Wal-Mart is frequently a major vortex of controversy. But despite these public controversies, the four primary heirs to the Wal-Mart fortune probably never feel anything negative at all. With a combined net worth of $157.4 billion, the Waltons are nearly untouchable. So, how did this dynasty come to be and how do the heirs spend their time and their billions?
Samuel Moore "Sam" Walton, the founder of Wal-Mart, was born on March 28, 1918. He grew up during the Great Depression, and his family moved multiple times. He worked several odd jobs to provide extra income for his parents and siblings, and then went on to attend the University of Missouri. After winning numerous academic honors and heading up various organizations while in college, he graduated in 1940 with a degree in Economics, and immediately began working as a management trainee for J.C. Penney in Iowa. He worked for J.C. Penney for a year and a half, before joining the service during World War II. After the war ended, he began managing his own variety store in Newport, Arkansas. It was part of a chain called, Ben Franklin. Walton's little variety store was different than all others at the time. He stocked a variety of items, and always made sure the shelves were full. His Ben Franklin location began pulling in as much as $225,000 per year. The owners bought it back from him for $50,000, rather than renew his lease. He took the money, and leased another store in a completely different part of Arkansas. With the help of his father-in-law, an extra $20,000, and persistence, he was able to negotiate a 99-year lease. Within three years, he had more than doubled the store's revenue – bringing in $175,000 per year.
At this point, he had one store in Newport, Arkansas, and another in Bentonville, Arkansas, and was traveling back and forth between the two. It wasn't an ideal situation, but it did instill a love of travel in him. This would come in handy later, when he began scouting for additional store locations. He even went on to earn his pilot's license. The mid-50s saw him expanding his retail business to Missouri, and bringing on his brother as a fellow manager. Over the course of the next eight years, he would grow to manage 16 stores in various cities. By 1962, it had become clear that he should launch his own store, and the first Wal-Mart Discount City opened in Rogers, Arkansas that summer. Right away, he set out to create a different kind of discount store. He actively sought out American manufacturers, rather than foreign companies. He launched his stores in small towns that were an easy drive from his regional warehouses. He then used his own trucking service to move merchandise. By 1985, he had grown to 800 stores.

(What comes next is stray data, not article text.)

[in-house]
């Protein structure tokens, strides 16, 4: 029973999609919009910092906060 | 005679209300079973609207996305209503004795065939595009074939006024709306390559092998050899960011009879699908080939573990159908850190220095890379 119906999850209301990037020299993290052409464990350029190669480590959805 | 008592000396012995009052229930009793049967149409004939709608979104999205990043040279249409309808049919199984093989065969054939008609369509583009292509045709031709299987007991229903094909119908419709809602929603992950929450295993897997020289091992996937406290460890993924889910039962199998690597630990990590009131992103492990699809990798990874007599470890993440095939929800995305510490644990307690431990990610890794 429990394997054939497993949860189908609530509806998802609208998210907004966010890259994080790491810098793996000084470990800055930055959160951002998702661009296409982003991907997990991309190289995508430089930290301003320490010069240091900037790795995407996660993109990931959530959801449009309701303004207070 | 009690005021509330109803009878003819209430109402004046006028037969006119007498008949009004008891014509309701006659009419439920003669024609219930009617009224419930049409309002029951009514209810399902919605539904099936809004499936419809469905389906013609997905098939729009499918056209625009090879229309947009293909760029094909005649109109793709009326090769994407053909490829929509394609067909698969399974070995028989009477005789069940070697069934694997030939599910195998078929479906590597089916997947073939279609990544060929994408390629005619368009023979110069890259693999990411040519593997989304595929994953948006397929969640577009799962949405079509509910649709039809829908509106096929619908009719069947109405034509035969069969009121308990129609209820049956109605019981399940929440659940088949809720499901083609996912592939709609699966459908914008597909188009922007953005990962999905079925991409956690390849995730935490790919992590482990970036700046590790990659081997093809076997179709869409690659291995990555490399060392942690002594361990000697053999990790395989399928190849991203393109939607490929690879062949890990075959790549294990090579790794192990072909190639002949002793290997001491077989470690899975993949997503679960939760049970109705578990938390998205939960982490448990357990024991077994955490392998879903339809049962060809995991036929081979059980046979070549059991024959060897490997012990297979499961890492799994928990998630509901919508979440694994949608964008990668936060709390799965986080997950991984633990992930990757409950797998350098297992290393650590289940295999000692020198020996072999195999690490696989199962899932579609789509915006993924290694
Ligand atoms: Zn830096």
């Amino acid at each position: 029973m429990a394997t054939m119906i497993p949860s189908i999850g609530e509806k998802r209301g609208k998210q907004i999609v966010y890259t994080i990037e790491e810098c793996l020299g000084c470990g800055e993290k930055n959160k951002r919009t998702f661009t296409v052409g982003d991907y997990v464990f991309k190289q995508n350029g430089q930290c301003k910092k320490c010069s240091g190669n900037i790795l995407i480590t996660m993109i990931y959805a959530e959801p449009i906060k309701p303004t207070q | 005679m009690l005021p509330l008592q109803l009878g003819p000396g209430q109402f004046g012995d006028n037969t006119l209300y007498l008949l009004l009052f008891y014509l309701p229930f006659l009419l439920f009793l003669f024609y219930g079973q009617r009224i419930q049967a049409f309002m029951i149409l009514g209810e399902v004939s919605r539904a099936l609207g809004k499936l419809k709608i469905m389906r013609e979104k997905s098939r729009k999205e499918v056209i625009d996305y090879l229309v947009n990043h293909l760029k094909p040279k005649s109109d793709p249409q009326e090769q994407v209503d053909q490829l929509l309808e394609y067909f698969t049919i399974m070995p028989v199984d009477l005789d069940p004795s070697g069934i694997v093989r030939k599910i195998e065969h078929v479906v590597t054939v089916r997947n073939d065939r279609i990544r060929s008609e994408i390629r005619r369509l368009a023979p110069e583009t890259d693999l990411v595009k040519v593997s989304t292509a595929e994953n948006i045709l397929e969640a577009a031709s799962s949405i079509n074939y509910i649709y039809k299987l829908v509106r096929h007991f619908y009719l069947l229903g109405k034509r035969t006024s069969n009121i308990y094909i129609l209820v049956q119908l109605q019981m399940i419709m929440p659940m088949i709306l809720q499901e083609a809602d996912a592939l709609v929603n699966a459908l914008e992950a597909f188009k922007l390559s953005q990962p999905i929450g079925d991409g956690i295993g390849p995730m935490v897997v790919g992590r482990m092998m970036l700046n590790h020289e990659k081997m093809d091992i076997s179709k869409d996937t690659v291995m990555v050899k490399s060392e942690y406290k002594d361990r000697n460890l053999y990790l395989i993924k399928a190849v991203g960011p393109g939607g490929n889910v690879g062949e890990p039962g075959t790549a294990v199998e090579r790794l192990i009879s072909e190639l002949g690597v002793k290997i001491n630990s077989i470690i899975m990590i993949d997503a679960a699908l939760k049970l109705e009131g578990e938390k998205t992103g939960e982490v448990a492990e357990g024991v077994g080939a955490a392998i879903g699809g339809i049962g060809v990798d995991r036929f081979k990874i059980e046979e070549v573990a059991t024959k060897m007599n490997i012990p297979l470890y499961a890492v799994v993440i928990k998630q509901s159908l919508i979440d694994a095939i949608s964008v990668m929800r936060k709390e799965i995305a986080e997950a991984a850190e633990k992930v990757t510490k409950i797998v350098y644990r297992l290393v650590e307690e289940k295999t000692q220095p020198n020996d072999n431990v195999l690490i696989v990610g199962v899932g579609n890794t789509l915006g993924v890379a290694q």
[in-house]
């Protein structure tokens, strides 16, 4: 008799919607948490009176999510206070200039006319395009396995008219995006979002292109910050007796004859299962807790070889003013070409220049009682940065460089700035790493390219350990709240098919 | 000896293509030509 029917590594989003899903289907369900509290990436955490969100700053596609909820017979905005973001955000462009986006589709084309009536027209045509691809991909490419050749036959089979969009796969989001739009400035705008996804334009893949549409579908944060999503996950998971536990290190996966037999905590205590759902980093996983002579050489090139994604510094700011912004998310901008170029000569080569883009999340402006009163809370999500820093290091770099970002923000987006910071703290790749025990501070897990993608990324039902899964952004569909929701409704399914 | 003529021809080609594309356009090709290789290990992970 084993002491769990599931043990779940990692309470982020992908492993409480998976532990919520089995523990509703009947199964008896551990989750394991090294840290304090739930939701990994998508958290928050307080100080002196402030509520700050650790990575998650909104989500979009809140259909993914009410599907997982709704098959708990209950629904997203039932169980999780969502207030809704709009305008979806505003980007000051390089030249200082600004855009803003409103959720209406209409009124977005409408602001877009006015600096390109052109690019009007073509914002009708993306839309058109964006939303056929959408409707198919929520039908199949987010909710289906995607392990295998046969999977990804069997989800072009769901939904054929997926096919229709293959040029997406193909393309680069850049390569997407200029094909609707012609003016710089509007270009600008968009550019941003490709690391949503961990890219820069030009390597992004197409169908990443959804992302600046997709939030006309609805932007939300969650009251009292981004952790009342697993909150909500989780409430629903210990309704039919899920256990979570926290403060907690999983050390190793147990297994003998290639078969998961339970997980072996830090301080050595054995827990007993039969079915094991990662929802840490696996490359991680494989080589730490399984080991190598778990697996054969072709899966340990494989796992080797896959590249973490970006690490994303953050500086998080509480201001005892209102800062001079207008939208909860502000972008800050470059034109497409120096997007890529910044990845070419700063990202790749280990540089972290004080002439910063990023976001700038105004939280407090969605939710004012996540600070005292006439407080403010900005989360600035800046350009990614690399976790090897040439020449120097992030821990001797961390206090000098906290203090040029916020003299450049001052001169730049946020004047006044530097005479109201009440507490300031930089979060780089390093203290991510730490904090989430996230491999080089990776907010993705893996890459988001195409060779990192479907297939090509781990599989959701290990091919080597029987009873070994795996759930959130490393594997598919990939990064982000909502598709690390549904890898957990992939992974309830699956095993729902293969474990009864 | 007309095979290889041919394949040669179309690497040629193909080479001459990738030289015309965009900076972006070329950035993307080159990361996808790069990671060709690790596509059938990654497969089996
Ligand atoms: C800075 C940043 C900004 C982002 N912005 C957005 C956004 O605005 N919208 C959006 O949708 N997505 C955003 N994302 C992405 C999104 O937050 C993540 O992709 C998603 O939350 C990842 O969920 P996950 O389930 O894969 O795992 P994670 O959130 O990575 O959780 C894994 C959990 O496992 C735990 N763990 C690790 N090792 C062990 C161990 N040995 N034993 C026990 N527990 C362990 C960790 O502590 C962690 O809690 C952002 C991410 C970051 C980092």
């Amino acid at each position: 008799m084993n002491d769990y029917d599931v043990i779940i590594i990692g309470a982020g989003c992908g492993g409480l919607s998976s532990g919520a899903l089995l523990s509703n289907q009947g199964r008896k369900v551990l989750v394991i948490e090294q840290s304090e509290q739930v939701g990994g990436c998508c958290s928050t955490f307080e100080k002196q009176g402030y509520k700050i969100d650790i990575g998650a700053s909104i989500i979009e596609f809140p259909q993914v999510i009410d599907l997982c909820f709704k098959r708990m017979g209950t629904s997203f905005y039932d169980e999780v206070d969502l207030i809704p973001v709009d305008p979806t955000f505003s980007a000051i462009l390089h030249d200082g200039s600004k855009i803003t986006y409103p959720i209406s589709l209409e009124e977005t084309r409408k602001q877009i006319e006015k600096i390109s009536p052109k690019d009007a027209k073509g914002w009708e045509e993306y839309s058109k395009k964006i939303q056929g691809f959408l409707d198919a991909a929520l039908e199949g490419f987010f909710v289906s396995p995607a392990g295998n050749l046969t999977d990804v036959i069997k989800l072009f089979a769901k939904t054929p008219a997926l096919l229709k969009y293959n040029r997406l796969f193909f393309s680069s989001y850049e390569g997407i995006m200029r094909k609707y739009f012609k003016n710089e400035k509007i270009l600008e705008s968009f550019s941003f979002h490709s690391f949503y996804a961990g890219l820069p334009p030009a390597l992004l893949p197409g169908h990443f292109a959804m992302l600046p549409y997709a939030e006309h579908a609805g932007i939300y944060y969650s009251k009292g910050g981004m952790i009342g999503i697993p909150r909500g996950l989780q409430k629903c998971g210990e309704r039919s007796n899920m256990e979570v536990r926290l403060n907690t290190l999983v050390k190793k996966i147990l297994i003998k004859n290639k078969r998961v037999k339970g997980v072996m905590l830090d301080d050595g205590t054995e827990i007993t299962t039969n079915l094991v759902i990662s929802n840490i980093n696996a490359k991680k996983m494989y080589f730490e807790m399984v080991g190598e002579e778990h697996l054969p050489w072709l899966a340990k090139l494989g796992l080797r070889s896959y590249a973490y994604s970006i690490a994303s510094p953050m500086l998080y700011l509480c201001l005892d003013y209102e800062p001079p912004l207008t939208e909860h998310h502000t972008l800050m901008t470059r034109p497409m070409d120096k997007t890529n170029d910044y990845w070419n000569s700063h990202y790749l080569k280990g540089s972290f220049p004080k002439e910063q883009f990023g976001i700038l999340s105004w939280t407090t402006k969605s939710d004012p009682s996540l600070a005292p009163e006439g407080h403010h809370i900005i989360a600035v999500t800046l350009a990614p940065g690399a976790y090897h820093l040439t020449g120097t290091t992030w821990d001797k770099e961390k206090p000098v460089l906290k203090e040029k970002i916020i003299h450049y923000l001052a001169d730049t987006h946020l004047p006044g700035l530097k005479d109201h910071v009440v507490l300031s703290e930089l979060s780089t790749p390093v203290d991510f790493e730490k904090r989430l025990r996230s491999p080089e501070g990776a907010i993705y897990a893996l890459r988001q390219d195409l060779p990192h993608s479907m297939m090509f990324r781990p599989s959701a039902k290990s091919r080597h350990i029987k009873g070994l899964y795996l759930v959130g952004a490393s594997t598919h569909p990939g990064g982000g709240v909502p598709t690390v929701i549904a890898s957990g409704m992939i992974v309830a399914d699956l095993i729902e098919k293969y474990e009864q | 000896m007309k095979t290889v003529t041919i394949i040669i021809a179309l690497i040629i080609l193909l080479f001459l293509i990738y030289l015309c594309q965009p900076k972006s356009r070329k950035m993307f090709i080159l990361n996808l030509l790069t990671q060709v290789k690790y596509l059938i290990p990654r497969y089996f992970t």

At the time of his death in 1992, Sam Walton had become head of 1,735 Wal-Mart Stores, 212 Sam's Club stores, and 13 Supercenters. Wal-Mart employed 380,000 people and earned an annual revenue of $50 billion. The business was then passed on to his eldest son, Samuel Robson Walton, commonly referred to as Rob Walton. His second son, John Walton, served as director until his death in a plane crash in 2005. The rest of the family has voting power as shareholders, but is not involved in the day-to-day running of the company. His youngest son, Jim Walton, the 13th richest person in the world with a net worth of $40.5 billion, is the CEO of Arvest Bank and the chairman of the newspaper firm, Community Publishers, Inc. He is also on Wal-Mart's Board of Directors. Alice Walton, the 17th richest person in the world, and the third richest woman in the world (behind her sister in law, Christy Walton), is a former investment banker, philanthropist, and highly regarded horse expert. She has a net worth of $37 billion. Christy Walton, the widow of John Walton, has a net worth of $41.4 billion, making her the 12th richest person in the world and the richest woman in the world.
Rob Walton is still the Chairman of the company, and has a net worth of $38.5 billion. Doug McMillon, a non-family member, is now President. There are currently 11,088 Wal-Mart locations around the world, employing 2. 2 million people. The company's revenue has grown from $50 billion to approximately $475 billion. Sam Walton's retail acumen has paid off in major ways for his family members, and generations of Waltons will reap the rewards of a man most of them will never have met. With the spate of recent protests, there is the question of whether the company has become what Sam Walton expected. He supposedly built Wal-Mart with a commitment to American manufacturing and a focus on providing low cost, quality items to rural communities. As it stands currently, the Waltons may be worth more money than anyone else on the planet, but they seemed to have strayed quite far from the vision of the man who helped them achieve that feat.